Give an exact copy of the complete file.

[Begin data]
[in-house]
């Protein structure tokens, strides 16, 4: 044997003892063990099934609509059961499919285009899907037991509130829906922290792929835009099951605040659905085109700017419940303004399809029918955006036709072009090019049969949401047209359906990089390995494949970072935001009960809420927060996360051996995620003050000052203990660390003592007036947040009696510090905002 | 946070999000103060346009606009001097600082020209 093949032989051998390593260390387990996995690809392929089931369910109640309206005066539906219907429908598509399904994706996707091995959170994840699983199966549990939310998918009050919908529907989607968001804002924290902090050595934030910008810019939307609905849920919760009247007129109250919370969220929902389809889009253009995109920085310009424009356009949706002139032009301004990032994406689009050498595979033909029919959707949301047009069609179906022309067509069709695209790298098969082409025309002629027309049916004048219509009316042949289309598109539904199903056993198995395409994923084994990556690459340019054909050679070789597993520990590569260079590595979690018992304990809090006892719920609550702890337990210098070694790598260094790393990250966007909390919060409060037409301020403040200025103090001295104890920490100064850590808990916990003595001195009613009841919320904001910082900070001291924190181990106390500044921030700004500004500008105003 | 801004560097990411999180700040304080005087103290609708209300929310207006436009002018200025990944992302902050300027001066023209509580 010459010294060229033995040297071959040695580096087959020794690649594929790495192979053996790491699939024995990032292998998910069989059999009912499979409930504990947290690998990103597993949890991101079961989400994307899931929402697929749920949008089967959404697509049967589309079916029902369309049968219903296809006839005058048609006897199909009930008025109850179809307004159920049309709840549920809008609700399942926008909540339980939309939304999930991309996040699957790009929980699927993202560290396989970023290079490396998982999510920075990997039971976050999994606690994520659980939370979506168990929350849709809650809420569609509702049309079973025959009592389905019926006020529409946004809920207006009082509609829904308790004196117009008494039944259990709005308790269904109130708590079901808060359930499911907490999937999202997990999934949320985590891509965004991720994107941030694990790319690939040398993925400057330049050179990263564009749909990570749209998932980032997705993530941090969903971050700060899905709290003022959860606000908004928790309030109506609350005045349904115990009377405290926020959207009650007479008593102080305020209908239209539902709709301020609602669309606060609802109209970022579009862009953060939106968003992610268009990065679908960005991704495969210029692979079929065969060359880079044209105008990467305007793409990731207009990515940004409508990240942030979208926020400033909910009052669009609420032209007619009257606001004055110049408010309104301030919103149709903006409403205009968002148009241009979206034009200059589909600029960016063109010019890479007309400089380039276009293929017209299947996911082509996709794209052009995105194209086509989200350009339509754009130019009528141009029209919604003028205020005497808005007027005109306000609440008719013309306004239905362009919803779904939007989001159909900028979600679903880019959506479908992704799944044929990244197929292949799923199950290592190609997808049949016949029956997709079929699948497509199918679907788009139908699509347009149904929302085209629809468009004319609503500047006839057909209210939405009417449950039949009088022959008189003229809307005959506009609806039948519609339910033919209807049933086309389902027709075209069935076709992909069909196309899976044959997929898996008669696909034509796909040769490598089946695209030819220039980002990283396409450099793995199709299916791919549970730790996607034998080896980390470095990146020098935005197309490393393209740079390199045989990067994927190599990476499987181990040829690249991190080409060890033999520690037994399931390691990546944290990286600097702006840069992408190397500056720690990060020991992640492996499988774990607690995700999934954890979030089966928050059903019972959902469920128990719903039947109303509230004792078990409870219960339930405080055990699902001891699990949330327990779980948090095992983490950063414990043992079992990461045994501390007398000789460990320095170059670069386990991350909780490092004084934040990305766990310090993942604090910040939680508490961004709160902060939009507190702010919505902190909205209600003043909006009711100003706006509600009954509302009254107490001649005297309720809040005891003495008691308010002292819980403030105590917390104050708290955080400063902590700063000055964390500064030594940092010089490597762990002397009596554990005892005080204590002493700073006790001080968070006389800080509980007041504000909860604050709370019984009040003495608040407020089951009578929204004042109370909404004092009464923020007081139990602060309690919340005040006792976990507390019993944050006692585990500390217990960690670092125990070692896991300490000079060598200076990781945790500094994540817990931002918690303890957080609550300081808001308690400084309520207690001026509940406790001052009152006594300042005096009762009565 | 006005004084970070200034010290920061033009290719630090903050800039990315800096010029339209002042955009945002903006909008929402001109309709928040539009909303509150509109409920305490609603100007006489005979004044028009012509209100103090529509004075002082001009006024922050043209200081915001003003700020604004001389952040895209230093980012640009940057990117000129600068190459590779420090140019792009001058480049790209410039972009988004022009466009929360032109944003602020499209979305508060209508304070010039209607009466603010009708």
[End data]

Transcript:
[in-house]
């Protein structure tokens, strides 16, 4: 044997003892063990099934609509059961499919285009899907037991509130829906922290792929835009099951605040659905085109700017419940303004399809029918955006036709072009090019049969949401047209359906990089390995494949970072935001009960809420927060996360051996995620003050000052203990660390003592007036947040009696510090905002 | 946070999000103060346009606009001097600082020209 093949032989051998390593260390387990996995690809392929089931369910109640309206005066539906219907429908598509399904994706996707091995959170994840699983199966549990939310998918009050919908529907989607968001804002924290902090050595934030910008810019939307609905849920919760009247007129109250919370969220929902389809889009253009995109920085310009424009356009949706002139032009301004990032994406689009050498595979033909029919959707949301047009069609179906022309067509069709695209790298098969082409025309002629027309049916004048219509009316042949289309598109539904199903056993198995395409994923084994990556690459340019054909050679070789597993520990590569260079590595979690018992304990809090006892719920609550702890337990210098070694790598260094790393990250966007909390919060409060037409301020403040200025103090001295104890920490100064850590808990916990003595001195009613009841919320904001910082900070001291924190181990106390500044921030700004500004500008105003 | 801004560097990411999180700040304080005087103290609708209300929310207006436009002018200025990944992302902050300027001066023209509580 010459010294060229033995040297071959040695580096087959020794690649594929790495192979053996790491699939024995990032292998998910069989059999009912499979409930504990947290690998990103597993949890991101079961989400994307899931929402697929749920949008089967959404697509049967589309079916029902369309049968219903296809006839005058048609006897199909009930008025109850179809307004159920049309709840549920809008609700399942926008909540339980939309939304999930991309996040699957790009929980699927993202560290396989970023290079490396998982999510920075990997039971976050999994606690994520659980939370979506168990929350849709809650809420569609509702049309079973025959009592389905019926006020529409946004809920207006009082509609829904308790004196117009008494039944259990709005308790269904109130708590079901808060359930499911907490999937999202997990999934949320985590891509965004991720994107941030694990790319690939040398993925400057330049050179990263564009749909990570749209998932980032997705993530941090969903971050700060899905709290003022959860606000908004928790309030109506609350005045349904115990009377405290926020959207009650007479008593102080305020209908239209539902709709301020609602669309606060609802109209970022579009862009953060939106968003992610268009990065679908960005991704495969210029692979079929065969060359880079044209105008990467305007793409990731207009990515940004409508990240942030979208926020400033909910009052669009609420032209007619009257606001004055110049408010309104301030919103149709903006409403205009968002148009241009979206034009200059589909600029960016063109010019890479007309400089380039276009293929017209299947996911082509996709794209052009995105194209086509989200350009339509754009130019009528141009029209919604003028205020005497808005007027005109306000609440008719013309306004239905362009919803779904939007989001159909900028979600679903880019959506479908992704799944044929990244197929292949799923199950290592190609997808049949016949029956997709079929699948497509199918679907788009139908699509347009149904929302085209629809468009004319609503500047006839057909209210939405009417449950039949009088022959008189003229809307005959506009609806039948519609339910033919209807049933086309389902027709075209069935076709992909069909196309899976044959997929898996008669696909034509796909040769490598089946695209030819220039980002990283396409450099793995199709299916791919549970730790996607034998080896980390470095990146020098935005197309490393393209740079390199045989990067994927190599990476499987181990040829690249991190080409060890033999520690037994399931390691990546944290990286600097702006840069992408190397500056720690990060020991992640492996499988774990607690995700999934954890979030089966928050059903019972959902469920128990719903039947109303509230004792078990409870219960339930405080055990699902001891699990949330327990779980948090095992983490950063414990043992079992990461045994501390007398000789460990320095170059670069386990991350909780490092004084934040990305766990310090993942604090910040939680508490961004709160902060939009507190702010919505902190909205209600003043909006009711100003706006509600009954509302009254107490001649005297309720809040005891003495008691308010002292819980403030105590917390104050708290955080400063902590700063000055964390500064030594940092010089490597762990002397009596554990005892005080204590002493700073006790001080968070006389800080509980007041504000909860604050709370019984009040003495608040407020089951009578929204004042109370909404004092009464923020007081139990602060309690919340005040006792976990507390019993944050006692585990500390217990960690670092125990070692896991300490000079060598200076990781945790500094994540817990931002918690303890957080609550300081808001308690400084309520207690001026509940406790001052009152006594300042005096009762009565 | 006005004084970070200034010290920061033009290719630090903050800039990315800096010029339209002042955009945002903006909008929402001109309709928040539009909303509150509109409920305490609603100007006489005979004044028009012509209100103090529509004075002082001009006024922050043209200081915001003003700020604004001389952040895209230093980012640009940057990117000129600068190459590779420090140019792009001058480049790209410039972009988004022009466009929360032109944003602020499209979305508060209508304070010039209607009466603010009708």